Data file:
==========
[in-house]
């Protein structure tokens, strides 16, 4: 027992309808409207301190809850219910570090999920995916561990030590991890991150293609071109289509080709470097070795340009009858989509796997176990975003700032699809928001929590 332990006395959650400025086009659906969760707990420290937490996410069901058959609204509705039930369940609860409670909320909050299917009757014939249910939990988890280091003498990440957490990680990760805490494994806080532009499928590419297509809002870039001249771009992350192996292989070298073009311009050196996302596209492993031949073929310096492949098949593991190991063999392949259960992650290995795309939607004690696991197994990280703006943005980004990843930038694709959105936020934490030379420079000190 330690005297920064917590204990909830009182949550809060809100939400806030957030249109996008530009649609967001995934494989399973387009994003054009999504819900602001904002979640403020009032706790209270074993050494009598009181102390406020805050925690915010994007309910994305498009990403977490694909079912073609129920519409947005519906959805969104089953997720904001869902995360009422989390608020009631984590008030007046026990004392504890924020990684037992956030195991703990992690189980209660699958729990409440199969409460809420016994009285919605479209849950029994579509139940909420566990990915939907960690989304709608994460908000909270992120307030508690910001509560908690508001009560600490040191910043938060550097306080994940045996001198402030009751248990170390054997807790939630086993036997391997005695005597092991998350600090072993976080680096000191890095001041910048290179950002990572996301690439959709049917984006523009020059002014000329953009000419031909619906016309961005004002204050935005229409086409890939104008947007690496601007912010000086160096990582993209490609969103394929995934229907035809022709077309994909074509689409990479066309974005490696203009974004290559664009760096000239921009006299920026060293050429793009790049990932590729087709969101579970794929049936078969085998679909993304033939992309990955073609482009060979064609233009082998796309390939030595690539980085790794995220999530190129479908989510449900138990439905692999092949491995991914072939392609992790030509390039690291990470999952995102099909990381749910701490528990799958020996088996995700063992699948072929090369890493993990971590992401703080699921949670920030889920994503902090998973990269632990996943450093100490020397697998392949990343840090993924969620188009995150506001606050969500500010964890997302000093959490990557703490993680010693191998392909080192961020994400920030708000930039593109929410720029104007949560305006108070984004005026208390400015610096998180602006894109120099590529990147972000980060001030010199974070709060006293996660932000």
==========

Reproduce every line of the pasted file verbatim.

[in-house]
């Protein structure tokens, strides 16, 4: 027992309808409207301190809850219910570090999920995916561990030590991890991150293609071109289509080709470097070795340009009858989509796997176990975003700032699809928001929590 332990006395959650400025086009659906969760707990420290937490996410069901058959609204509705039930369940609860409670909320909050299917009757014939249910939990988890280091003498990440957490990680990760805490494994806080532009499928590419297509809002870039001249771009992350192996292989070298073009311009050196996302596209492993031949073929310096492949098949593991190991063999392949259960992650290995795309939607004690696991197994990280703006943005980004990843930038694709959105936020934490030379420079000190 330690005297920064917590204990909830009182949550809060809100939400806030957030249109996008530009649609967001995934494989399973387009994003054009999504819900602001904002979640403020009032706790209270074993050494009598009181102390406020805050925690915010994007309910994305498009990403977490694909079912073609129920519409947005519906959805969104089953997720904001869902995360009422989390608020009631984590008030007046026990004392504890924020990684037992956030195991703990992690189980209660699958729990409440199969409460809420016994009285919605479209849950029994579509139940909420566990990915939907960690989304709608994460908000909270992120307030508690910001509560908690508001009560600490040191910043938060550097306080994940045996001198402030009751248990170390054997807790939630086993036997391997005695005597092991998350600090072993976080680096000191890095001041910048290179950002990572996301690439959709049917984006523009020059002014000329953009000419031909619906016309961005004002204050935005229409086409890939104008947007690496601007912010000086160096990582993209490609969103394929995934229907035809022709077309994909074509689409990479066309974005490696203009974004290559664009760096000239921009006299920026060293050429793009790049990932590729087709969101579970794929049936078969085998679909993304033939992309990955073609482009060979064609233009082998796309390939030595690539980085790794995220999530190129479908989510449900138990439905692999092949491995991914072939392609992790030509390039690291990470999952995102099909990381749910701490528990799958020996088996995700063992699948072929090369890493993990971590992401703080699921949670920030889920994503902090998973990269632990996943450093100490020397697998392949990343840090993924969620188009995150506001606050969500500010964890997302000093959490990557703490993680010693191998392909080192961020994400920030708000930039593109929410720029104007949560305006108070984004005026208390400015610096998180602006894109120099590529990147972000980060001030010199974070709060006293996660932000």